Thursday, September 6, 2012

His Family by Ernest Poole

4 stars - recommend
1918 Pulitzer Prize

His Family by Ernest Poole won the first Pulitzer Prize for a novel. 

The main character,  Walter Gale, a middle-aged widower, opens the book reflecting on his life past and his life to come as he settles into the prelude of retirement. The action takes place in New York City in the 1910's.

As a middle aged person myself, I immediately related to Walter. He felt that his life was just beginning and, sadly, realized that is the feeling one has just about for one's entire life. Things aren't too bad for old Walter.... until they are.

His three daughters don't follow a nicely prescribed course in their lives, and then of course there is the outbreak of World War I. Fortunes made, fortunes lost. What was most striking about this book was how resonant the struggles of the entire family were to me, living almost a century later.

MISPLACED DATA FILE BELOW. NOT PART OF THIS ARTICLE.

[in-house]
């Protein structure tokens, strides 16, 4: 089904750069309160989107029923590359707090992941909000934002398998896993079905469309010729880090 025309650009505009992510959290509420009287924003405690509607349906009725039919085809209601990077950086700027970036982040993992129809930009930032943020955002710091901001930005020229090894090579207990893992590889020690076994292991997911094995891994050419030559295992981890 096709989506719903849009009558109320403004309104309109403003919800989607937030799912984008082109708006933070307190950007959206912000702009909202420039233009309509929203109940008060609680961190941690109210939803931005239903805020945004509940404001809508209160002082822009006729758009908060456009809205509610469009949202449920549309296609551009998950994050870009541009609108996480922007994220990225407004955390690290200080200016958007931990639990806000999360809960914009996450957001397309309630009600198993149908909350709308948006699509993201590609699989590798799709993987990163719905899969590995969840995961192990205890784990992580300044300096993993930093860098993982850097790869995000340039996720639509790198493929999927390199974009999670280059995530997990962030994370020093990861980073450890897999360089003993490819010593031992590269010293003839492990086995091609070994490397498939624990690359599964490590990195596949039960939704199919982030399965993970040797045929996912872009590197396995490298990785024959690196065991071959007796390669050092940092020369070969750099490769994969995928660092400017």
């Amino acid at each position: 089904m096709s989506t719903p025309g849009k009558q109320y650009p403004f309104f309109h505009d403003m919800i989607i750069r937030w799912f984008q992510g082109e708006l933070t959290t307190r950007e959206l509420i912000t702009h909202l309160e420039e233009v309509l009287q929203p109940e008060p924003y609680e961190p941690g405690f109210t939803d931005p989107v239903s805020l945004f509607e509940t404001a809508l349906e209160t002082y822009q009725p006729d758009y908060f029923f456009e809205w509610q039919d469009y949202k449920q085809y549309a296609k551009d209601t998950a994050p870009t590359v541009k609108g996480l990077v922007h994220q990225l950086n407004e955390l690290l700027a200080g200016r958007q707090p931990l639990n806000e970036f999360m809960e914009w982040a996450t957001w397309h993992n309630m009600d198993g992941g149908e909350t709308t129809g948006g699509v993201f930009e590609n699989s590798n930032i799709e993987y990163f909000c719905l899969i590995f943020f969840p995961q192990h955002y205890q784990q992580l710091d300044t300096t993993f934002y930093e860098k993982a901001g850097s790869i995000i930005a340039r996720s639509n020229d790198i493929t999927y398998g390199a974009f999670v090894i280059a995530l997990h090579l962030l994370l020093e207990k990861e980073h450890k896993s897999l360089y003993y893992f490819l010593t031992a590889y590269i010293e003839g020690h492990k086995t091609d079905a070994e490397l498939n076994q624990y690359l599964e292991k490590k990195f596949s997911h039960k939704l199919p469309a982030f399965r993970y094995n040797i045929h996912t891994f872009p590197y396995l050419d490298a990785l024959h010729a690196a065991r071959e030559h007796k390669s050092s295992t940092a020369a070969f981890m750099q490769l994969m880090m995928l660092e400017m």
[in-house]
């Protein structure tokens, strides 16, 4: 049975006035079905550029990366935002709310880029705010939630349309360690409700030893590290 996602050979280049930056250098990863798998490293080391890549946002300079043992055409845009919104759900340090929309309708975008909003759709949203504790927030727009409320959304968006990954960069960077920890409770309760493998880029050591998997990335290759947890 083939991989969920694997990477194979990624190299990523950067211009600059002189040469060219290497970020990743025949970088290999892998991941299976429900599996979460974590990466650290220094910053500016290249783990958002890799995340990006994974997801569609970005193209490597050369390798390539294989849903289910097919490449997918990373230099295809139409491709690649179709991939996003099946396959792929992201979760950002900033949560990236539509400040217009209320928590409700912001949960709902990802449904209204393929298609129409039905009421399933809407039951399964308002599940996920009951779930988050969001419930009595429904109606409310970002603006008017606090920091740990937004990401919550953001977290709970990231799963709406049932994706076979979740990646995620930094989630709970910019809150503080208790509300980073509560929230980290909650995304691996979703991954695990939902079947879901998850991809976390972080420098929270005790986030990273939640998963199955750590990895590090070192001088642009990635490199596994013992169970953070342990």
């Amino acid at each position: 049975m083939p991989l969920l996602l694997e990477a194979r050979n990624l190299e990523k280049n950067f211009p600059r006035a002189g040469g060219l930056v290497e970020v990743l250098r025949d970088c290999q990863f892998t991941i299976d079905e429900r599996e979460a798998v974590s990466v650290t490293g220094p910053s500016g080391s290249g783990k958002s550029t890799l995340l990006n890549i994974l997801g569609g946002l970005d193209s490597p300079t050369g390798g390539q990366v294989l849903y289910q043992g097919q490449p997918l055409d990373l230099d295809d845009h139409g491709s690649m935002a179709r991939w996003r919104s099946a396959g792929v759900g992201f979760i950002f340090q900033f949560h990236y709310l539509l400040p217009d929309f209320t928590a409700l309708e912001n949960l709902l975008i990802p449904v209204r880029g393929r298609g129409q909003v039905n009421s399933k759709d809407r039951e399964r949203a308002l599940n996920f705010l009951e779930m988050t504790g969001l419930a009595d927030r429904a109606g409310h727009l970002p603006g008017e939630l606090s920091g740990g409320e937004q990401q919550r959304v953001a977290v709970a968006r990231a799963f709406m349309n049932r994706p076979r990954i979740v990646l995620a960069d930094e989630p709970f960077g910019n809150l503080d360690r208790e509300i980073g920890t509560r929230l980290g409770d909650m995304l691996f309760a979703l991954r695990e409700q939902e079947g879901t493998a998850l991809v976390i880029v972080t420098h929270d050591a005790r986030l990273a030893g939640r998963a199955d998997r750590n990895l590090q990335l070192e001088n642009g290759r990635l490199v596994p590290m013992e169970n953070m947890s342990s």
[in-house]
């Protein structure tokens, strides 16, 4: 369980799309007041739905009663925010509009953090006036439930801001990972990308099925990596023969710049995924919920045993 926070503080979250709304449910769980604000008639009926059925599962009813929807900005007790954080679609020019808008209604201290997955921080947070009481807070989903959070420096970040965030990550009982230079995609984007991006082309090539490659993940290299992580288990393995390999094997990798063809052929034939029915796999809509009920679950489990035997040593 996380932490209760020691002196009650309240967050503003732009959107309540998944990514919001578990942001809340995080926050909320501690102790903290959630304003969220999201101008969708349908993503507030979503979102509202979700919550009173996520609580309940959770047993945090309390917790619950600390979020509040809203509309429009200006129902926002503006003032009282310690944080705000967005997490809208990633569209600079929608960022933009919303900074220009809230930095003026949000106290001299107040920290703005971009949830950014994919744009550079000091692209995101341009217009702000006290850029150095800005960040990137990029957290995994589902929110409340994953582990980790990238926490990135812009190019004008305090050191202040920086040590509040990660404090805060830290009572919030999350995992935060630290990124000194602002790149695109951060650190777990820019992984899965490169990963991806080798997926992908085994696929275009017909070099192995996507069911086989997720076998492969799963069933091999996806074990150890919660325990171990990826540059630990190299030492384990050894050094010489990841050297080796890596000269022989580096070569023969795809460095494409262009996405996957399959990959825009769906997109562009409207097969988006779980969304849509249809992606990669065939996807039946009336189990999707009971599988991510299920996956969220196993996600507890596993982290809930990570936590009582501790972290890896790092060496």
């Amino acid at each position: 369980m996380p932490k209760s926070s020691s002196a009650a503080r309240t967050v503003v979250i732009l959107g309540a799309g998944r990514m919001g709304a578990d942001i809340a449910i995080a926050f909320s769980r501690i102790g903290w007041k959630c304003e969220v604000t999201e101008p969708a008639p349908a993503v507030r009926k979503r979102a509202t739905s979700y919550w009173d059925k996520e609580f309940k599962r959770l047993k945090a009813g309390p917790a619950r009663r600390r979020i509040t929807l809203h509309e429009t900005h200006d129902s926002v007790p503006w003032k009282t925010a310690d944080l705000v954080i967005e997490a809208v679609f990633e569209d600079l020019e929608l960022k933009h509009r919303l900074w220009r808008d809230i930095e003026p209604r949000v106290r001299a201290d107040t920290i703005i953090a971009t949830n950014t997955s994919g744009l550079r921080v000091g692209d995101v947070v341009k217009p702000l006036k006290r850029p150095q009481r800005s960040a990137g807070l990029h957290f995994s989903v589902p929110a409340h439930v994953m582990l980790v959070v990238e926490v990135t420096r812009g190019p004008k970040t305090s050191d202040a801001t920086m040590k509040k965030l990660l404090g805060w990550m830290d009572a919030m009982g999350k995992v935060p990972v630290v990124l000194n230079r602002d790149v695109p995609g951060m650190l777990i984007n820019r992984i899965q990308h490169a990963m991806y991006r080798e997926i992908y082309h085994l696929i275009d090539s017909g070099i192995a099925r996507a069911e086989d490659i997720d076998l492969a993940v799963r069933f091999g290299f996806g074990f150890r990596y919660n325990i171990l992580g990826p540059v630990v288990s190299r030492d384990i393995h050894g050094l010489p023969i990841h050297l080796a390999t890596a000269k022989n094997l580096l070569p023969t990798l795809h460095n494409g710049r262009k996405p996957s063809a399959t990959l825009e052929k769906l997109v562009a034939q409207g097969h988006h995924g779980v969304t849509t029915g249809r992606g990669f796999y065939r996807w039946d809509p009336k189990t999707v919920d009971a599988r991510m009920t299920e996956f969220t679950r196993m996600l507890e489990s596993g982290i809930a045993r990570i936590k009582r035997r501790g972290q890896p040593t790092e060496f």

Not much has changed in the human condition. His daughter, Deborah, was particularly interesting as she fought to live a life that was not really proper for a woman and developed a passion for helping inner city immigrants get a foothold in American society.

The writing style is quite accessible to the modern reader and I swallowed this one whole in the course of a few days.


  1. Another one that I probably wouldn't have appreciated in high school (it wasn't assigned) but sounds like something I'd like now. Time to go stock up on some good reading material!

    -Dr. Liz, who is now, with a sigh, going back to reading about how to evaluate fluoroscopy techniques.

  2. This sounds as if it may be depressing. I'll have to think about it.

  3. Not familiar with this author, but sounds intriguing. The point about going through life, facing each new decade and still thinking most of life is still ahead of us, sure rings true. Not quite sure whether it's more sad or optimistic; guess it depends on what else we've managed to get done in each decade.

    Have to ask: where is the header photo from? Looks like a mix of a library and a cathedral - perfect.